I’ve always loved the Tudor period in English history. It’s one of those epochs, like late-18th century America, that seems preternaturally crowded with larger-than-life characters: Henry VIII, Elizabeth, Shakespeare, Sir Walter Raleigh, Thomas Cromwell … and many others. The intersection of history and personal drama was quite intense in 16th century England – catnip for a novelist. So I’d always wanted to write about the period, but through the lens of our own time, and in the context of a suspense novel.
2) I would imagine the research involved in writing The Semper Sonnet was immense. Not only did you delve well into the royal Elizabethan world, but also in Shakespearean wordplay, microbiology, and history that spanned well beyond England. Can you walk me through your research process?
In researching the novel, I came across a marvelous book, ELIZABETH’S LONDON by Liza Picard. It is so well researched and so energetically written, you can practically smell London in the 16th century. There’s also fascinating information about Elizabethan childbirth, which was very useful.
This book, along with a couple of biographies of Elizabeth and some strategic Googling, gave me the confidence to get started. But pretty soon I realized that secondary research just didn’t provide what I needed to set scenes in sixteenth and seventeenth century England. I wanted readers to see, hear and even smell what it was like to live in Elizabeth’s England. So I booked a flight to London.
My first destination was Hatfield, Elizabeth’s childhood home. After a short train ride from London, I walked from the station up the hill to the palace, having made an appointment with Hatfield’s publicity manager. I was able to walk the same walk my current-day character would walk as she investigated the meaning hidden in the sonnet, which gave me invaluable perspective. I was given a private tour of the “old palace,” where Elizabeth was essentially imprisoned by her half-sister, “Bloody” Mary. This is where a pivotal – and invented – scene in my novel occurs, and standing in the great hall gave me the information I needed to write it with confidence.
My second research visit was to Westminster Abbey, specifically Henry VII’s Lady Chapel, considered last great masterpiece of English medieval architecture. More relevant to my novel, it’s where Elizabeth is entombed. In a great irony of history, her tomb was placed directly on top of her hated half-sister’s. I was planning to set a climactic scene in the Lady Chapel, so I spent several hours there as groups of tourists came and went. I took notes on the architecture, the various memorials lining the walls, the points of access where my characters could enter and leave.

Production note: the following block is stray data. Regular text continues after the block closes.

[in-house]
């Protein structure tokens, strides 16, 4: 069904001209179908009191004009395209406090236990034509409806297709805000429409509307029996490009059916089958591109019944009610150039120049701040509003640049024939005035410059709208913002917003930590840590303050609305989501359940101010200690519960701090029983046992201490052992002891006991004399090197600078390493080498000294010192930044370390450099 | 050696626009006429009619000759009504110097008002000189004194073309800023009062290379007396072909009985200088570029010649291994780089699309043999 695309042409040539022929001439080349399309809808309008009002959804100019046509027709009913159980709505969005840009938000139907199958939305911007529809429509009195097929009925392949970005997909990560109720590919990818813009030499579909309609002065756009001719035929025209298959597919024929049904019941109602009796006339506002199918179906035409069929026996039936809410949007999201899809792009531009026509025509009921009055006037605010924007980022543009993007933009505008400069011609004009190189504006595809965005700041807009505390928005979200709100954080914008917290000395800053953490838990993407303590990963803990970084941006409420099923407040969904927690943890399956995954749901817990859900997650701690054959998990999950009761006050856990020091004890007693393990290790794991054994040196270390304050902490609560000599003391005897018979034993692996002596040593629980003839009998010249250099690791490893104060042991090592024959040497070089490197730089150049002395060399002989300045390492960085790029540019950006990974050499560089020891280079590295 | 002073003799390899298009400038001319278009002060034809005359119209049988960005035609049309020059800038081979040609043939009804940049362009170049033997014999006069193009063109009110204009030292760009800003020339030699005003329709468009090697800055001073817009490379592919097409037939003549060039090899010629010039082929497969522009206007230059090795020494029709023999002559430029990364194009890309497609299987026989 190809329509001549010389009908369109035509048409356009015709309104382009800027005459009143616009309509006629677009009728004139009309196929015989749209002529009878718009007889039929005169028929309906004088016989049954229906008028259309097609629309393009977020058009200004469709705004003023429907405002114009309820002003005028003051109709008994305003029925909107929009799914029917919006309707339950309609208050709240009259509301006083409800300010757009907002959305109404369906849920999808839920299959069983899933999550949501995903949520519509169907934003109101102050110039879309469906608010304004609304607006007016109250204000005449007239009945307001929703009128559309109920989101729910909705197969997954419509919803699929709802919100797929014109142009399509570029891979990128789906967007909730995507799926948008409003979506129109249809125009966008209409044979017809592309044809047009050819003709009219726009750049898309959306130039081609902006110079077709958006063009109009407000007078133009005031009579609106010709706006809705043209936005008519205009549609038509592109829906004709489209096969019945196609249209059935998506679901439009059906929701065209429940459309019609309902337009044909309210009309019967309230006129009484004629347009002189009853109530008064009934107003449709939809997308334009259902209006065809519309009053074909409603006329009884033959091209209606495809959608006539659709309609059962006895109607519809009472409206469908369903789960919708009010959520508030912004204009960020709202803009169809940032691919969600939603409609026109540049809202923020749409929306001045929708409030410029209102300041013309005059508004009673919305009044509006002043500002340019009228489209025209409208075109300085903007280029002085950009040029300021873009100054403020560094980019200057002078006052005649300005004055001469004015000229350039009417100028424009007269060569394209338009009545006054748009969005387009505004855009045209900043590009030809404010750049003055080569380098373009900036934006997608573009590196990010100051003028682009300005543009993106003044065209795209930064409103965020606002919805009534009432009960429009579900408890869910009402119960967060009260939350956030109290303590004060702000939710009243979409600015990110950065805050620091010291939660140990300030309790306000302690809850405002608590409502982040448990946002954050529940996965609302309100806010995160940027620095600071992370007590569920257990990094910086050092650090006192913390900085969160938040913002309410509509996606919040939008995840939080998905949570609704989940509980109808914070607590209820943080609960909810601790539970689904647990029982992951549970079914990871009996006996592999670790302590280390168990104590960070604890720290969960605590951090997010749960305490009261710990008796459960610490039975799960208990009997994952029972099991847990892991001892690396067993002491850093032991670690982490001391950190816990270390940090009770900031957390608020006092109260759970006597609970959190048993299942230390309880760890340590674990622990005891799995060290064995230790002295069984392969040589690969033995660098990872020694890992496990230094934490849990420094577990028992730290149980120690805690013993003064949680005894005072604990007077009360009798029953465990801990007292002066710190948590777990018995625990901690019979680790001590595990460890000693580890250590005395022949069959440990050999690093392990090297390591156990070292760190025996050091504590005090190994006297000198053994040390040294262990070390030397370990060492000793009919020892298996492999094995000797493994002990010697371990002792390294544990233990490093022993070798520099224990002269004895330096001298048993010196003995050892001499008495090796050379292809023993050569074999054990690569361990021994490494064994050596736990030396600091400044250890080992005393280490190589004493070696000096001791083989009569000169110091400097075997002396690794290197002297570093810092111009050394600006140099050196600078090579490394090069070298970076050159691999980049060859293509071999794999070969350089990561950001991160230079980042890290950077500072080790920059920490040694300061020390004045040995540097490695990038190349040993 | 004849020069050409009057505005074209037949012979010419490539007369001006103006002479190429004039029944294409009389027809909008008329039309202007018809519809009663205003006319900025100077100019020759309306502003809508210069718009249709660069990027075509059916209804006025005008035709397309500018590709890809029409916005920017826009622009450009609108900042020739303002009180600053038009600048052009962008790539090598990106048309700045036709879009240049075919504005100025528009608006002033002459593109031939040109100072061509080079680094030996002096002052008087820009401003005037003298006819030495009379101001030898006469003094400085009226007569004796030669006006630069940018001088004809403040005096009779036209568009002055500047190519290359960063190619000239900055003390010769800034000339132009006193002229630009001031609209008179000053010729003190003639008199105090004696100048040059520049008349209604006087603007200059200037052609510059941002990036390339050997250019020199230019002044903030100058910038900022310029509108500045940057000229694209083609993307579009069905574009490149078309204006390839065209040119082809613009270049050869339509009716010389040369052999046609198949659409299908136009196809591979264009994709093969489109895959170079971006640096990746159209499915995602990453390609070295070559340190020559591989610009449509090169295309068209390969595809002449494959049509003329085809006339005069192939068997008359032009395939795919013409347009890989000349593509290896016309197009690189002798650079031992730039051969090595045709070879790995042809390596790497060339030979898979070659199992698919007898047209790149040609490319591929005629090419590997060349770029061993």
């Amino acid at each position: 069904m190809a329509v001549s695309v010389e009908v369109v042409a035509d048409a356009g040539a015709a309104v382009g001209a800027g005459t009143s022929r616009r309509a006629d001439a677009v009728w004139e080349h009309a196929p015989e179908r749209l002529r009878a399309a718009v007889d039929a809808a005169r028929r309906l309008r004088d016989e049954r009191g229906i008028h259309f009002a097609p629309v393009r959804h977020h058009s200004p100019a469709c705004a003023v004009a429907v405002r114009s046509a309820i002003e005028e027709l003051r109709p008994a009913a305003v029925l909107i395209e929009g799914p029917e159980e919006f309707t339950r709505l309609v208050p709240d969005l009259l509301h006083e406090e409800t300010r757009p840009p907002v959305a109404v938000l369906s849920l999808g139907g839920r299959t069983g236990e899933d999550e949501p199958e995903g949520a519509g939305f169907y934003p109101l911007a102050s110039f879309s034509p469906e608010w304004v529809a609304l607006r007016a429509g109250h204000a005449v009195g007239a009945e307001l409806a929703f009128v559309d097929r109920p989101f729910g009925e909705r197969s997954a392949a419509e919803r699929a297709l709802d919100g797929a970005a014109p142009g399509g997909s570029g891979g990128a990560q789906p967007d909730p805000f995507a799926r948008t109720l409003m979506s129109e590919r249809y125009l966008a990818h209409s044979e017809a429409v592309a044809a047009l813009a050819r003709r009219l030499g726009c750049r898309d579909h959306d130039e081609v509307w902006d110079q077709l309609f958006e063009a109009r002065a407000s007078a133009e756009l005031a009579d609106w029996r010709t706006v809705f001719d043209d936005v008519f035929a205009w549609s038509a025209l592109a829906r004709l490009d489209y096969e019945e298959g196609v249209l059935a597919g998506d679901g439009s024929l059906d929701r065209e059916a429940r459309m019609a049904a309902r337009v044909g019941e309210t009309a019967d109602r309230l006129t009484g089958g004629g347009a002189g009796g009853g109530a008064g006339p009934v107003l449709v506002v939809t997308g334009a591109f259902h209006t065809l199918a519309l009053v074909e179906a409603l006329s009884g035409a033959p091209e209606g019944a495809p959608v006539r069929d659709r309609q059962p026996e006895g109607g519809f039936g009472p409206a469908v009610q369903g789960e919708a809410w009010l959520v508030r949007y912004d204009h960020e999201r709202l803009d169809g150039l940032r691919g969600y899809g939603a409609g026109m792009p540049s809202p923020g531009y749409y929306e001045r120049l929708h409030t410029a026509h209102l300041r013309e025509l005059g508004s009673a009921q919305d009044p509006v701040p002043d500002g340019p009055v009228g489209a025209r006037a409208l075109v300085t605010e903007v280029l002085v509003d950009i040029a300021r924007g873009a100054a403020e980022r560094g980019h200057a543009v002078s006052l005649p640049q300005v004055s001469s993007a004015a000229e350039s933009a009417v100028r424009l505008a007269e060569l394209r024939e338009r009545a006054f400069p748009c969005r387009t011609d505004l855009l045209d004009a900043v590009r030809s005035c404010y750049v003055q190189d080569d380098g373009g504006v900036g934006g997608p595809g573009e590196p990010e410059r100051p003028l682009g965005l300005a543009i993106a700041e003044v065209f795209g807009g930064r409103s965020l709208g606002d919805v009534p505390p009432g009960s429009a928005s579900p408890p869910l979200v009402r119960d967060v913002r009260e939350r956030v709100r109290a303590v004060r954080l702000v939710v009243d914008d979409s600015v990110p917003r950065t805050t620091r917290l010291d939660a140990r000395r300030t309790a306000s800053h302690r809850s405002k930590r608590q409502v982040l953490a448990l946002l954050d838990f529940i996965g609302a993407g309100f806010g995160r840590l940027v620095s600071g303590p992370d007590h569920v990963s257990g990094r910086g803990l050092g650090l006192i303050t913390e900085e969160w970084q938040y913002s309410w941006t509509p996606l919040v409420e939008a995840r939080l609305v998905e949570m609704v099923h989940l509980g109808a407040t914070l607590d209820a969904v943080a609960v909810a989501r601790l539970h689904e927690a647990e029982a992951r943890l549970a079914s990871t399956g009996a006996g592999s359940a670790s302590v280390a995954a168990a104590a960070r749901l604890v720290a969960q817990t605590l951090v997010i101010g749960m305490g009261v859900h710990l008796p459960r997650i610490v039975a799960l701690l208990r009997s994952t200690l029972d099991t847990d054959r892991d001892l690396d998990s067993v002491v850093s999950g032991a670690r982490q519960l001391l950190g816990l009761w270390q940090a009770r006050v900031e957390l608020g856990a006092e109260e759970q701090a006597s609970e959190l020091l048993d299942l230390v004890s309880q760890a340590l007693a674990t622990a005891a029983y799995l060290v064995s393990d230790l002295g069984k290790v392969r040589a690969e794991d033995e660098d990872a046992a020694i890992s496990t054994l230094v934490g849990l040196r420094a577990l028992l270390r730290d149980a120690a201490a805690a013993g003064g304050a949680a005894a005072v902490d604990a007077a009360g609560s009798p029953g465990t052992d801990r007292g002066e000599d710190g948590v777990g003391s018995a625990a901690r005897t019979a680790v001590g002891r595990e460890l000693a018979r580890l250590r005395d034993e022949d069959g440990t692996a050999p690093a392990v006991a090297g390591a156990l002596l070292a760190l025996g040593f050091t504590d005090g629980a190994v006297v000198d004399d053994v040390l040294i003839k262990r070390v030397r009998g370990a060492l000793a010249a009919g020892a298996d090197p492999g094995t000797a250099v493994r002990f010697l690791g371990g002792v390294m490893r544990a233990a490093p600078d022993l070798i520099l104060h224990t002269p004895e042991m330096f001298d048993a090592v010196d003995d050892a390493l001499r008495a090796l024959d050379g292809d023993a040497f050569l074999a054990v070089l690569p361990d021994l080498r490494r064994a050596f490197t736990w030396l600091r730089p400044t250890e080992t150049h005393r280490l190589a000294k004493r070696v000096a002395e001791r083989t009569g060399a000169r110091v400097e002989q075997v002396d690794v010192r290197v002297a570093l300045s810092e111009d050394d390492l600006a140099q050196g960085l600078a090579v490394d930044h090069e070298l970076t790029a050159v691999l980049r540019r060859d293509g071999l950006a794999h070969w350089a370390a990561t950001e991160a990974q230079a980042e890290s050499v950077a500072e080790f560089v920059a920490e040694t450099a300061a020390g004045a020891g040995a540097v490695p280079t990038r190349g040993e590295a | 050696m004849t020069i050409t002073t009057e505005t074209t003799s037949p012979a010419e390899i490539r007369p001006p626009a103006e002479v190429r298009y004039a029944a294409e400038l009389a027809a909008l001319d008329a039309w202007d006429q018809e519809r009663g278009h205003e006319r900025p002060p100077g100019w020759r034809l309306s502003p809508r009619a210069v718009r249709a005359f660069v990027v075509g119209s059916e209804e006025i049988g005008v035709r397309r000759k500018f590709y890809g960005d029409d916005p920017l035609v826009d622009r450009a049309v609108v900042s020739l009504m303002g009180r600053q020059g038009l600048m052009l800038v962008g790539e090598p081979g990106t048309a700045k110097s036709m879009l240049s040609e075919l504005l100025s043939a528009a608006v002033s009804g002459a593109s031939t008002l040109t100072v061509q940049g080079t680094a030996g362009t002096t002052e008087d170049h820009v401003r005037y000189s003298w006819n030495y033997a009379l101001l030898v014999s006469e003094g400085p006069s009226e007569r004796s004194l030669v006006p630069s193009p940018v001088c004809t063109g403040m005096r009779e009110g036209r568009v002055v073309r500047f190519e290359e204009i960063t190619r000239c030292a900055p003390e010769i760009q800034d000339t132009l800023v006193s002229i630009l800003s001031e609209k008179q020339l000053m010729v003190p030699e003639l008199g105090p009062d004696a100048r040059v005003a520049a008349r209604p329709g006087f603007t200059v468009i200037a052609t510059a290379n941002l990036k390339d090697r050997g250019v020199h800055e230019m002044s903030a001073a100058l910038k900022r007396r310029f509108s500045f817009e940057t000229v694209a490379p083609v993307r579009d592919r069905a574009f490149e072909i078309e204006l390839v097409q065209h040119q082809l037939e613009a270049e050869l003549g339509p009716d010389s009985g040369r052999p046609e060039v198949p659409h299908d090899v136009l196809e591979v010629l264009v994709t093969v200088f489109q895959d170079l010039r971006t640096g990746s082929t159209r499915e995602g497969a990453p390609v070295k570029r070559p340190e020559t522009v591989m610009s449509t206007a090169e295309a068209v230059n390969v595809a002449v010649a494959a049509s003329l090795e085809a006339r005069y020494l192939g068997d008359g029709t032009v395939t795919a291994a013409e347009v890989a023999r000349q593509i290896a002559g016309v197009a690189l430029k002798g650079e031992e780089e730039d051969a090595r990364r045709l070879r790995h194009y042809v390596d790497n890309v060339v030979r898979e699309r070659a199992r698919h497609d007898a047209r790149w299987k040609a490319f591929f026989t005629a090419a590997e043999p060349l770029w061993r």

3) You’ve written other crime dramas and thrillers, but what was it about this historical period in particular that drew you to write an Elizabethan crime drama?
Tudor England has fascinated me since I read Mark Twain’s THE PRINCE AND THE PAUPER as a child. That novel helped me imagine what it would have been like to live at the court of Henry VIII. Elizabeth always struck me as an enigma: so powerful and yet so vulnerable. And the fact that she never had a child was a source of frustration: how could the greatest ruler in English history not have left behind an heir? How could the Tudor dynasty have come to an end after a mere 118 years? That frustration was the genesis of my novel.
The biggest challenge was bringing a sense of plausibility to what I must confess is a rather fanciful and complex plot. The existence of a potentially lethal gas that could end life on earth! A long-lost Shakespeare sonnet with embedded clues to a long-buried secret! A life-and-death mystery surrounding one of the most admired (and well documented) figures in history! I worked hard to include just enough facts to make my leaps of fiction seem plausible.
5) There are many theories and controversies surrounding the idea that Queen Elizabeth I did, in fact, have children before she became queen. Your novel, of course, plays on this theory. Do you personally believe that such a theory is possible?
I believe her decision to stay unmarried and not bear a child was just that: a decision. I don’t think she wanted to share power with a husband. I also think she feared that she might die in childbirth, a realistic fear at the time, and put the country in peril. And for most of her life, dangling the prospect of marriage before the crowned heads of Europe, and some of her own nobility, was a very shrewd and effective power play.
6) I personally love that the Elizabethan-focused storylines in this novel were told through the eyes of Queen Elizabeth’s physician, Rufus Hatton. Seeing Elizabeth’s world through a physicians eyes is a unique perspective. Why did you choose to center the story on Dr. Hatton, in particular?
Another challenge I faced in writing THE SEMPER SONNET was capturing the “voice” of the 16th Century. I solved it (I hope!) by telling the Tudor portions of the story through a series of letters written by an Elizabethan doctor, Rufus Hatton. Channeling the “good doctor’s” thoughts and words made it much easier to bring what I hope is an authentic tone to the novel.
7) Do you see yourself writing about this time period again in the future?
I’m contemplating a sequel of sorts, with Lee as the protagonist and once again solving a mystery dating from Elizabethan times.
8) Do you have any upcoming projects (that you can speak about)?
My next novel, PRESIDENTS’ DAY, will be published in February 2017. Like THE SEMPER SONNET, it’s a thriller, but this one takes place in the current day. It focuses on the scheming and intrigue in contemporary politics rather than the scheming and intrigue in the Elizabethan court. The two periods are remarkably similar in that respect!
Find out more about Seth Margolis and his work at www.sethmargolis.com.